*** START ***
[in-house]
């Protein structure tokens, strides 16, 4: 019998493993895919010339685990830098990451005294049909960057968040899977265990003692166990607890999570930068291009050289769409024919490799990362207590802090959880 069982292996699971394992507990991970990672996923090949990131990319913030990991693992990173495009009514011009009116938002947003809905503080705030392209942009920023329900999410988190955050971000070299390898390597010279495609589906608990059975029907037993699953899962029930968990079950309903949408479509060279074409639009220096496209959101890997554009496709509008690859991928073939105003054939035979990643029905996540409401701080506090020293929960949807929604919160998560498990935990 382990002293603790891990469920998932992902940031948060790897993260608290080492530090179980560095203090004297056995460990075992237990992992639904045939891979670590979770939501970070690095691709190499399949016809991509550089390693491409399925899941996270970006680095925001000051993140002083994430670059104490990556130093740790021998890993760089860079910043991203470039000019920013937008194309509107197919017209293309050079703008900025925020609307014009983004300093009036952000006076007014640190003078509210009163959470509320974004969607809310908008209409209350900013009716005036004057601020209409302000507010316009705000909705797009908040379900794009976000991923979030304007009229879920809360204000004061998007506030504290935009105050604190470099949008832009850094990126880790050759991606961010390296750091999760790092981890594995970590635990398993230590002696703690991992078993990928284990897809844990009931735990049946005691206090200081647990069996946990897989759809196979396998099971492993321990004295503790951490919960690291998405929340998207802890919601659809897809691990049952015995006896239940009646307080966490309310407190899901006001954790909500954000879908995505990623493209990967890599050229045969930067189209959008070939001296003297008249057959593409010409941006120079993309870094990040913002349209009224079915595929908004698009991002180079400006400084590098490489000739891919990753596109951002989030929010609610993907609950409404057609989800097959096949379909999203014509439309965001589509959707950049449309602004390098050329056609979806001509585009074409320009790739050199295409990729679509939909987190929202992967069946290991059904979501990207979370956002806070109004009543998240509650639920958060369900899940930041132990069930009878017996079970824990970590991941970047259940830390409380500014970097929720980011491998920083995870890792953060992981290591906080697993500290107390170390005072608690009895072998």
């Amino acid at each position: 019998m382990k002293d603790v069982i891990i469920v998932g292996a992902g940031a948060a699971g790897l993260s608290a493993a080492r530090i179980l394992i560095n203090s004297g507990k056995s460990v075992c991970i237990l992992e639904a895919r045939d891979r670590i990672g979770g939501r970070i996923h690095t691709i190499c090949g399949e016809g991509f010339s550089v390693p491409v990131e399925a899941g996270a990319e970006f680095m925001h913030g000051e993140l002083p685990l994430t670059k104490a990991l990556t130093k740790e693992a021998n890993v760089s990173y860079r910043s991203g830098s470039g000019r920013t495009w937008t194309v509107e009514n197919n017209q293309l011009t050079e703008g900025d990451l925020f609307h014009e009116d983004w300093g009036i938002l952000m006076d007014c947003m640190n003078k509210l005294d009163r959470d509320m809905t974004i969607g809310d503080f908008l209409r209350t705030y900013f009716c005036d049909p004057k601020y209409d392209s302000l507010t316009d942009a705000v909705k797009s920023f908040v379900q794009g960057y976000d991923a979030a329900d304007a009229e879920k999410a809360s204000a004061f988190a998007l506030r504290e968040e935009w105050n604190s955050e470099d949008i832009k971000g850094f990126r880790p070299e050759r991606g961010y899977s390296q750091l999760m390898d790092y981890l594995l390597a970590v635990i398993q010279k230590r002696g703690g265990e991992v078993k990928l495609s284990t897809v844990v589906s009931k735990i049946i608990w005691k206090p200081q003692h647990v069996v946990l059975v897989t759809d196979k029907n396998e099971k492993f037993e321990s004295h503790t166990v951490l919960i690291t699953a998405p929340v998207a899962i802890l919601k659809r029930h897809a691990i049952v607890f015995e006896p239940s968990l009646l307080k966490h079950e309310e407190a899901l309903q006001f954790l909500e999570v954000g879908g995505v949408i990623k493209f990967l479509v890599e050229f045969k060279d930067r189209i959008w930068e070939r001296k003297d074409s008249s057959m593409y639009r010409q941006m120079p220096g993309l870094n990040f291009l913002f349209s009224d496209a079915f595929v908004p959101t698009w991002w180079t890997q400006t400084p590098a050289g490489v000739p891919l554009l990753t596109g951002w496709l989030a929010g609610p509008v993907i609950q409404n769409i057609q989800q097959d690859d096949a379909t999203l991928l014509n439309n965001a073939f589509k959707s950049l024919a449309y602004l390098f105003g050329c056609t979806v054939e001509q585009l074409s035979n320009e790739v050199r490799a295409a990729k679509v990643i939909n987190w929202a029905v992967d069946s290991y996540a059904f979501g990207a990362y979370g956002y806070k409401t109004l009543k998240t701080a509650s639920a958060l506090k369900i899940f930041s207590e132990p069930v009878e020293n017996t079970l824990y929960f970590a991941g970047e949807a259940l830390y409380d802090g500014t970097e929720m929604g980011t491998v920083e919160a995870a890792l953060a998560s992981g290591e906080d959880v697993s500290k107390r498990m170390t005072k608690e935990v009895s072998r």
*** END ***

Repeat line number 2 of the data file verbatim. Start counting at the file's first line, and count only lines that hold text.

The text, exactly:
């Protein structure tokens, strides 16, 4: 019998493993895919010339685990830098990451005294049909960057968040899977265990003692166990607890999570930068291009050289769409024919490799990362207590802090959880 069982292996699971394992507990991970990672996923090949990131990319913030990991693992990173495009009514011009009116938002947003809905503080705030392209942009920023329900999410988190955050971000070299390898390597010279495609589906608990059975029907037993699953899962029930968990079950309903949408479509060279074409639009220096496209959101890997554009496709509008690859991928073939105003054939035979990643029905996540409401701080506090020293929960949807929604919160998560498990935990 382990002293603790891990469920998932992902940031948060790897993260608290080492530090179980560095203090004297056995460990075992237990992992639904045939891979670590979770939501970070690095691709190499399949016809991509550089390693491409399925899941996270970006680095925001000051993140002083994430670059104490990556130093740790021998890993760089860079910043991203470039000019920013937008194309509107197919017209293309050079703008900025925020609307014009983004300093009036952000006076007014640190003078509210009163959470509320974004969607809310908008209409209350900013009716005036004057601020209409302000507010316009705000909705797009908040379900794009976000991923979030304007009229879920809360204000004061998007506030504290935009105050604190470099949008832009850094990126880790050759991606961010390296750091999760790092981890594995970590635990398993230590002696703690991992078993990928284990897809844990009931735990049946005691206090200081647990069996946990897989759809196979396998099971492993321990004295503790951490919960690291998405929340998207802890919601659809897809691990049952015995006896239940009646307080966490309310407190899901006001954790909500954000879908995505990623493209990967890599050229045969930067189209959008070939001296003297008249057959593409010409941006120079993309870094990040913002349209009224079915595929908004698009991002180079400006400084590098490489000739891919990753596109951002989030929010609610993907609950409404057609989800097959096949379909999203014509439309965001589509959707950049449309602004390098050329056609979806001509585009074409320009790739050199295409990729679509939909987190929202992967069946290991059904979501990207979370956002806070109004009543998240509650639920958060369900899940930041132990069930009878017996079970824990970590991941970047259940830390409380500014970097929720980011491998920083995870890792953060992981290591906080697993500290107390170390005072608690009895072998």